The shepherd. The clown.
The weaver and priest.
And the ones we can't quite see.
All in the same key.
Crowe's fellows in the Boatrockers are an accomplished group of musicians, able to blend, elegantly, the traditional acoustic music of the Middle East (Iran, Iraq, Turkey, India) with the sounds of modern electronic technology. Chris Rosser, a nationally known and award-winning singer-songwriter and string-instrument virtuoso, brings the voice of Eastern instruments to the Boatrockers eclectic mix on such instruments as sarod, dotar, jumbush, sitar, and saz, as well as the Spanish guitar and keyboards. An accomplished and much-sought-after studio musician, his solo recordings include Archeology, The Holy Fool, and Hidden Everywhere.
Wayne Kirby, a former member of the Debbie Harry-fronted band Blondie, has composed and performed music for both Broadway and Off-Broadway musicals, conducted small orchestras in Las Vegas on its famous strip, and is an experimental electronic music composer. Currently he is a member of the cross-genre band Jibblin the Frolines and head of the Music Department at UNCA.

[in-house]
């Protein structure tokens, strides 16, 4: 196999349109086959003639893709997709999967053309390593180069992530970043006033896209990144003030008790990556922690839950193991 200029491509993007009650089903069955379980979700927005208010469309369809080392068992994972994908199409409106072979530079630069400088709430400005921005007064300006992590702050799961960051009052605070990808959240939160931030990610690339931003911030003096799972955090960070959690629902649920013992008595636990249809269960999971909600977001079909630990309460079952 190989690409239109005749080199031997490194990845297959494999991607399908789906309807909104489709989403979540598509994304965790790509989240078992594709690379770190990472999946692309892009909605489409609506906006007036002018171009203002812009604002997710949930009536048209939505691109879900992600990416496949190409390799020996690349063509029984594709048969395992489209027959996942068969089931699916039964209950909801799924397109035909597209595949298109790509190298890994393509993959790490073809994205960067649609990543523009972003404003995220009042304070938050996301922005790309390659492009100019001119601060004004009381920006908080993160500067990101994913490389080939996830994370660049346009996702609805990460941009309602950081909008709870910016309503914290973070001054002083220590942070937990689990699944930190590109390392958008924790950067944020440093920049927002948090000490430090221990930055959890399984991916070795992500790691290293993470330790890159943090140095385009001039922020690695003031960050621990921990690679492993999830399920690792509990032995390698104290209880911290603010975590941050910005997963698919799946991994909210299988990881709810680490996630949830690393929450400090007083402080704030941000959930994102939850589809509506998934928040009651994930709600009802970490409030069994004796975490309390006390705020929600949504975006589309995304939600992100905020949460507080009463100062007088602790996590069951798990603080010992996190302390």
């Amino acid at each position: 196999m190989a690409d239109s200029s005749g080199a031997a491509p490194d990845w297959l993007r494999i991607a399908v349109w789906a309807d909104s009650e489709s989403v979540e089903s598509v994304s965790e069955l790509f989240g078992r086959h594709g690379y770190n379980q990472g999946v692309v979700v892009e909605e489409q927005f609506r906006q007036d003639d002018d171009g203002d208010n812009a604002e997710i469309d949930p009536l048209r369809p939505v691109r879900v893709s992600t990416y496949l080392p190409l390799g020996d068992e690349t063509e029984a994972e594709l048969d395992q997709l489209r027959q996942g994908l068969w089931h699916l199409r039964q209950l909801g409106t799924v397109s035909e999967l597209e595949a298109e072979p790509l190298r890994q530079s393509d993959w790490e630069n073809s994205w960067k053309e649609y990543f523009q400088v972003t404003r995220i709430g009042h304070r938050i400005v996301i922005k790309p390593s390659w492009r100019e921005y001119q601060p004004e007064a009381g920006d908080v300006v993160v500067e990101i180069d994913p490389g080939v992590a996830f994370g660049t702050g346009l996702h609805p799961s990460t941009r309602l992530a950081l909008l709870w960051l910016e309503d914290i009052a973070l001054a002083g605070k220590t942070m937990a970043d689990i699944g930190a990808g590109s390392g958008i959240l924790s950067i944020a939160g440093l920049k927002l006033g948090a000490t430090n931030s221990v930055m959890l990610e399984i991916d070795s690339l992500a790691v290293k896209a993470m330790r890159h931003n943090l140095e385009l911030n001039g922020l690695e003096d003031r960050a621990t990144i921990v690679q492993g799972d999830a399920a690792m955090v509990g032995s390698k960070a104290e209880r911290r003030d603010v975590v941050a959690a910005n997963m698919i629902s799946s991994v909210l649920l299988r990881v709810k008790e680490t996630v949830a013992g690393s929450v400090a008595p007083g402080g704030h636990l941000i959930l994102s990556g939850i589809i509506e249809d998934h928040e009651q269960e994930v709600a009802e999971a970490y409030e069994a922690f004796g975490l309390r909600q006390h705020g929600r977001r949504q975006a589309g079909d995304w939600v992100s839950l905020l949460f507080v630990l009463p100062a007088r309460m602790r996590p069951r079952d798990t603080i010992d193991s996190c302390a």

Doug Shearer, an accomplished and versatile drummer, plays everything from the trap set typical of rock and jazz, to Middle Eastern hand drums. Originally from Pennsylvania and New York City, he now resides in Asheville, NC.
Nan Watkins, a piano keyboard prodigy, studied music at Oberlin College and the Vienna Academy of Music, and with some of the best teachers in both Europe and America. Now an electronic keyboard performer and composer, her latest solo CD, entitled The Laugharne Poems, appeared on the Fern Hill Records label.